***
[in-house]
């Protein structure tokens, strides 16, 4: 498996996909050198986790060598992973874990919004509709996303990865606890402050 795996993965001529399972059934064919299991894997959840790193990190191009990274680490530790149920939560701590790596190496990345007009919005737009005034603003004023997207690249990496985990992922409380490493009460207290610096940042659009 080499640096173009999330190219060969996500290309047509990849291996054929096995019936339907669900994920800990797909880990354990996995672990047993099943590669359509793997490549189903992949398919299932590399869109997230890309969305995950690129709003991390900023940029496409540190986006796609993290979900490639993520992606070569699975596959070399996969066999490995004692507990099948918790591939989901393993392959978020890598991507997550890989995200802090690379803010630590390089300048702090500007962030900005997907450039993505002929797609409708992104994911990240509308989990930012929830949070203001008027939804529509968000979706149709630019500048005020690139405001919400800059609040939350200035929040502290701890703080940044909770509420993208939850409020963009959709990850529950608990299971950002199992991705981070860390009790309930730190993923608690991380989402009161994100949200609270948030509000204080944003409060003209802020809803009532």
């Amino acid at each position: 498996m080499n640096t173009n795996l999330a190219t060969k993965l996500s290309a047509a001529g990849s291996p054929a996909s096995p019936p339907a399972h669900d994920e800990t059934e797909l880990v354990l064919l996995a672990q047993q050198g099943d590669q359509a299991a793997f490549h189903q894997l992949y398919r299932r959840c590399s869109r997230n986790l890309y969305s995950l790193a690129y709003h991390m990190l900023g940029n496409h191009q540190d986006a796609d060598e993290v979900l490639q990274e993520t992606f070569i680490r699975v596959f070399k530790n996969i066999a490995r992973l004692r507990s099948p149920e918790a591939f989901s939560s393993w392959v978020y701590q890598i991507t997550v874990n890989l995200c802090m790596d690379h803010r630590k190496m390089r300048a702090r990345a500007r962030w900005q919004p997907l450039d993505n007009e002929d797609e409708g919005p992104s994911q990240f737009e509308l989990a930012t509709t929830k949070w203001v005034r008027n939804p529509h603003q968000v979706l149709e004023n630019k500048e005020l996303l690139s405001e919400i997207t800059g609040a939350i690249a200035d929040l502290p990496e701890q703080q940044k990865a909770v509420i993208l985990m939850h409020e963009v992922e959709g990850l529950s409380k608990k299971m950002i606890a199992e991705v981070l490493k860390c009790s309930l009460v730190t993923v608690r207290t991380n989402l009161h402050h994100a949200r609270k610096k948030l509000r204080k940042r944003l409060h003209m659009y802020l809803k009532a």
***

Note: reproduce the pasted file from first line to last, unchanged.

[in-house]
């Protein structure tokens, strides 16, 4: 498996996909050198986790060598992973874990919004509709996303990865606890402050 795996993965001529399972059934064919299991894997959840790193990190191009990274680490530790149920939560701590790596190496990345007009919005737009005034603003004023997207690249990496985990992922409380490493009460207290610096940042659009 080499640096173009999330190219060969996500290309047509990849291996054929096995019936339907669900994920800990797909880990354990996995672990047993099943590669359509793997490549189903992949398919299932590399869109997230890309969305995950690129709003991390900023940029496409540190986006796609993290979900490639993520992606070569699975596959070399996969066999490995004692507990099948918790591939989901393993392959978020890598991507997550890989995200802090690379803010630590390089300048702090500007962030900005997907450039993505002929797609409708992104994911990240509308989990930012929830949070203001008027939804529509968000979706149709630019500048005020690139405001919400800059609040939350200035929040502290701890703080940044909770509420993208939850409020963009959709990850529950608990299971950002199992991705981070860390009790309930730190993923608690991380989402009161994100949200609270948030509000204080944003409060003209802020809803009532």
């Amino acid at each position: 498996m080499n640096t173009n795996l999330a190219t060969k993965l996500s290309a047509a001529g990849s291996p054929a996909s096995p019936p339907a399972h669900d994920e800990t059934e797909l880990v354990l064919l996995a672990q047993q050198g099943d590669q359509a299991a793997f490549h189903q894997l992949y398919r299932r959840c590399s869109r997230n986790l890309y969305s995950l790193a690129y709003h991390m990190l900023g940029n496409h191009q540190d986006a796609d060598e993290v979900l490639q990274e993520t992606f070569i680490r699975v596959f070399k530790n996969i066999a490995r992973l004692r507990s099948p149920e918790a591939f989901s939560s393993w392959v978020y701590q890598i991507t997550v874990n890989l995200c802090m790596d690379h803010r630590k190496m390089r300048a702090r990345a500007r962030w900005q919004p997907l450039d993505n007009e002929d797609e409708g919005p992104s994911q990240f737009e509308l989990a930012t509709t929830k949070w203001v005034r008027n939804p529509h603003q968000v979706l149709e004023n630019k500048e005020l996303l690139s405001e919400i997207t800059g609040a939350i690249a200035d929040l502290p990496e701890q703080q940044k990865a909770v509420i993208l985990m939850h409020e963009v992922e959709g990850l529950s409380k608990k299971m950002i606890a199992e991705v981070l490493k860390c009790s309930l009460v730190t993923v608690r207290t991380n989402l009161h402050h994100a949200r609270k610096k948030l509000r204080k940042r944003l409060h003209m659009y802020l809803k009532a």